http://www.john-goodman-blog.com/pests- ... tarvation/

One British newspaper went so far as to rebrand the National Health Service (NHS) the "National Filth Service" [link]. Two thirds to three quarters of NHS hospitals reportedly have pest problems that include plagues of rats, maggot infestations, flies, wasp nests, flying ants, bed bugs, fleas, and cockroaches in wards, kitchens, sterile areas, and operating rooms [link]. In the past, the NHS has also "put patient lives at risk" [link] with poor clinical waste management that breaches UK health and safety regulation, fire regulations, and hazardous waste regulations [link].

NHS hospitals also have problems with relatively straightforward tasks like food service. Rats infect hospital kitchens, even in relatively new buildings [link]. Environmental health officer reports from a quarter of English local hospital authorities suggest that 46 percent had poor cleanliness in their food service operations and 18 percent did not fulfill the legal requirements for storing food. Other problems include no soap or hot water at sinks, dirty or moldy equipment, and failure to follow safety procedures. [link]

A detailed listing of hospital food service problems notes that "no hospital kitchen has been shut down by health inspectors – although catering establishments in the private sector are regularly taken to court." [link]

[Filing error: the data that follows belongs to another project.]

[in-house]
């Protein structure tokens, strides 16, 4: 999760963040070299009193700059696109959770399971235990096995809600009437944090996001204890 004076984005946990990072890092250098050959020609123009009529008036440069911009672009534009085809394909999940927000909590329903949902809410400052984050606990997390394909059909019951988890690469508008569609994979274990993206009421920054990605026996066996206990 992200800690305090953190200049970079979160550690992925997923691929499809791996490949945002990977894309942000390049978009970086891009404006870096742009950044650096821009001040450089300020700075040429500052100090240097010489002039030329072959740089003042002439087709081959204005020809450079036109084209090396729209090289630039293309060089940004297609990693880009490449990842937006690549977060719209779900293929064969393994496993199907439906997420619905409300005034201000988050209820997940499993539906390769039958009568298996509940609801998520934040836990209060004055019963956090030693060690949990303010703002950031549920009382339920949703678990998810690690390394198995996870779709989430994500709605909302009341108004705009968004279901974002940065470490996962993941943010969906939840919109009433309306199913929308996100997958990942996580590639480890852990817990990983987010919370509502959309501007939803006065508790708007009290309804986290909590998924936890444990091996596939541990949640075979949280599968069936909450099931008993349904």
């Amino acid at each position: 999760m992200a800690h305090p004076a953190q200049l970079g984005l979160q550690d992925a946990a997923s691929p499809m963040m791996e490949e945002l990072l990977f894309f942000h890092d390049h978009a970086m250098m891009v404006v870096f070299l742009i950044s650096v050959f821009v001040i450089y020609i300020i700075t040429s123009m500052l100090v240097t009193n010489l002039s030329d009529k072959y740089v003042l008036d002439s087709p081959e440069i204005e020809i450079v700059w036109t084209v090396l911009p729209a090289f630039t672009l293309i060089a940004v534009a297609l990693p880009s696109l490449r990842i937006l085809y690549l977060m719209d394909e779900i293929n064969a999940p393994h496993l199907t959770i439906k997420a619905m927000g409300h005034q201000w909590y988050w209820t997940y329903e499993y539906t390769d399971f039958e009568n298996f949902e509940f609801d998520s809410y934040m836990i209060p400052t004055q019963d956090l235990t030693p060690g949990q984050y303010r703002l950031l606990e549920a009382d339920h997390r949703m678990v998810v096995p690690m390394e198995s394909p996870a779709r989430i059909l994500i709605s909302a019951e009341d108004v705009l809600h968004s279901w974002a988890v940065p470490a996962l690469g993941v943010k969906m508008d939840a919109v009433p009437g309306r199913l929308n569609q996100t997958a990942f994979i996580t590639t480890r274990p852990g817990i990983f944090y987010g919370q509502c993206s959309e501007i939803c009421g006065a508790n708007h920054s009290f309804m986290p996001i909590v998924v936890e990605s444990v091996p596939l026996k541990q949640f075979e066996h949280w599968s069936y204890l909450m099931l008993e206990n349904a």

For some patients, a bigger problem is getting fed at all. At least 30,000 patients were starving in NHS wards in 2007 [link]. Cases of starvation rose 88 percent between 2005 and 2007. Cases of nurses handing out meals who put food out of reach of bedridden patients, come back 15 minutes later and take it away have been documented. So have cases of food arriving in wrappings that patients cannot undo. [link]
Engineering is the art of making what you want from what you can get at a profit.
http://protonboron.com/
THE OPEN POLYWELL FUSION CONSORTIUM

Diogenes
Posts: 6816
Joined: Mon Jun 15, 2009 3:33 pm
Location: Ft. Sill Oklahoma

Postby Diogenes » Sun Mar 07, 2010 4:28 pm

I originally thought of posting some examples, but it occurred to me that anyone who has the slightest familiarity with this issue, probably already knows about the various problems reported with the NHS. And those that don't? Why are they talking out of ignorance?

JLawson
Posts: 418
Joined: Tue Jul 08, 2008 6:31 pm
Location: Georgia
Contact:

Postby JLawson » Sun Mar 07, 2010 9:32 pm

Diogenes wrote:I originally thought of posting some examples, but it occurred to me that anyone who has the slightest familiarity with this issue, probably already knows about the various problems reported with the NHS. And those that don't? Why are they talking out of ignorance?

Because they're enamored with the idea of 'free', never bothering to look for the hook embedded in it. Whenever someone starts pushing the idea of 'free' - whether it's a 'free trip', or a 'free TV', or a 'free upgrade', or 'free energy', or 'free medical care' - there's going to be a payment for it embedded somewhere in the system. There's no such thing as 'free' - the cost is simply shifted elsewhere. As long as those pushing for 'free health care' don't see THEMSELVES as paying the cost, they'll be for it - no matter how high the cost may be to others..
When opinion and reality conflict - guess which one is going to win in the long run.


Return to “General”

Who is online

Users browsing this forum: No registered users and 8 guests